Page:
If you’ve bought a knife in the past, you’ve undoubtedly seen something like “HRC 56-58” in the specs.
You may know that it represents the hardness of a blade or even that it is measured on the Rockwell scale. But if you don’t know what it actually means for your knife, you’re not alone.
Understanding the Rockwell hardness is not the most intuitive thing out there, but with a little information, you can be more informed about the characteristics and performance of your knife.
Let’s delve in.
What is the Rockwell Scale?
A blade’s hardness is based on the Rockwell scale. The Rockwell scale was cocreated by Hugh and Stanley Rockwell in the early 20th century to test the hardness of different materials. There are several different scales by which a material’s hardness is measured on, but blade steels are measured on the C scale. (HRC means Hardness on Rockwell scale C.)
To find the value, a diamond-tipped cone is impressed into the steel to measure the depth of the indentation. It’s pressed into the steel at two levels of pressure and then the numbers are measured before calculating the results into the HRC via a formula.
Here is a quick video talking about the measuring process.
Rockwell testing can leave a mark on the steel, which is why many makers measure it on a part of the steel that’s concealed by the handle.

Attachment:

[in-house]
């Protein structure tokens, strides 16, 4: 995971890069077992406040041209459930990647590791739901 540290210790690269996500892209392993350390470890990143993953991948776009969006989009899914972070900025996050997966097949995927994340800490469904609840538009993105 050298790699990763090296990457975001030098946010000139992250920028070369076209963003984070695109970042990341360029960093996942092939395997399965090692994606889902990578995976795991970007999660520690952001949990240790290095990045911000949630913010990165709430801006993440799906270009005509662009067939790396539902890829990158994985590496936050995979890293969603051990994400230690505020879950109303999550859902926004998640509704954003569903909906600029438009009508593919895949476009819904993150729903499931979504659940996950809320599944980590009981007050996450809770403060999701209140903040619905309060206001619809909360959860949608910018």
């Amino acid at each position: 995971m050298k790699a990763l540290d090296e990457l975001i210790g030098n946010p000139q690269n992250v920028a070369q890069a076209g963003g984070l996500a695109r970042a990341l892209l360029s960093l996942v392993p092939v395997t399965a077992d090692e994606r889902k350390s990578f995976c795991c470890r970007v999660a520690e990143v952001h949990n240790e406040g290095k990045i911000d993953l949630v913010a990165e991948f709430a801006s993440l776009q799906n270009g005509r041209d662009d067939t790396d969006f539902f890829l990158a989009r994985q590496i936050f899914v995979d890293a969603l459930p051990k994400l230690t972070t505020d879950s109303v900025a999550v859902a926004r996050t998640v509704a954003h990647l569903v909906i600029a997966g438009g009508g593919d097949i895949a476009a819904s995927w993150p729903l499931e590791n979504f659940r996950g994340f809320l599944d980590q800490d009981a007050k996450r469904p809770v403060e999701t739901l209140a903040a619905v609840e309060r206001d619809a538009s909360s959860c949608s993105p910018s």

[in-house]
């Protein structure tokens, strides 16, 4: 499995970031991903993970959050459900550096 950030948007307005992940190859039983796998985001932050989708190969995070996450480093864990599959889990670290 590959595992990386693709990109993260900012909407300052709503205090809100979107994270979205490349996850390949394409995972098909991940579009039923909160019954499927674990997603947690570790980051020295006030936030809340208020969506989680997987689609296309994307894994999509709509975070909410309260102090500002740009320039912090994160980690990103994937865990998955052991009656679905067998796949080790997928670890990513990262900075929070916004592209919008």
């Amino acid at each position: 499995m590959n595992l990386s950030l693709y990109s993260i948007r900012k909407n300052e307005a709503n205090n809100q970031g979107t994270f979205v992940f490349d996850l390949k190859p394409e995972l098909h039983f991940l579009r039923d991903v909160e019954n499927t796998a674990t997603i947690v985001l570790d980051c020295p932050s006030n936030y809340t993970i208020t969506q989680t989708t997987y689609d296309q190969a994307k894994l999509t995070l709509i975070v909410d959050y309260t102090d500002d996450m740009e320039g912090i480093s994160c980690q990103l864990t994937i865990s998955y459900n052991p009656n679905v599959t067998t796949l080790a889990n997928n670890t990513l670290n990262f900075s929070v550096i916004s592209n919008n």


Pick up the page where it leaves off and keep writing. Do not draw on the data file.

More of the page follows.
What Does HRC Mean?
So now that you know how it’s tested, what does the number actually mean? The HRC — which also goes by other abbreviations like RC — lets you know the hardness of the steel. A low HRC number means the steel is softer and a higher number means it’s harder.
It’s easy to assume that a higher number is better because it’s stronger, but that’s not always the case. For example, materials like concrete and glass are extremely hard, but since they are not malleable at all, they can break far easier. Steels with extremely high hardness become brittle and prone to chipping. On the flip side, steels with low hardness can result in rolled edges.
Each steel has its own optimum level of hardness — between where it’s too weak and too brittle. The hardness of a blade is also affected by the heat treatment.
In some cases, you can find the recommended heat treatment and the hardness you should aim for. For example, Crucible Industries says CPM S30V steel has an ideal hardness of 58-61 HRC and gives knifemakers the different responses to heat treatment temperatures.
Interpreting the HRC Number
Now comes the tricky part: Deciphering what the HRC number means for your knife and how it will affect performance. In general, good knife steels will have an HRC number anywhere between the high 50s to low 60s because that’s the sweet spot for most steels. However, there is a wide variation in that small range.
Instead of seeing a number and thinking ah, 62 RC is very hard so that’s good, it’s important to take the steel material, heat treatment, knife’s purpose, and hardness level into account. When you compare the steel with the hardness, you get a rough indication of how it should perform.
If you want a more in-depth look at the importance of blade hardness, I recommend checking out this article from our friend over at zknives.com. He has a lot of knowledge about the subject and his site is an excellent resource for finding optimal HRC numbers for different steels.
In the end, if you’re an amateur knife enthusiast, I wouldn’t worry too much about the HRC but it can give you a basic understanding of how your knife should work.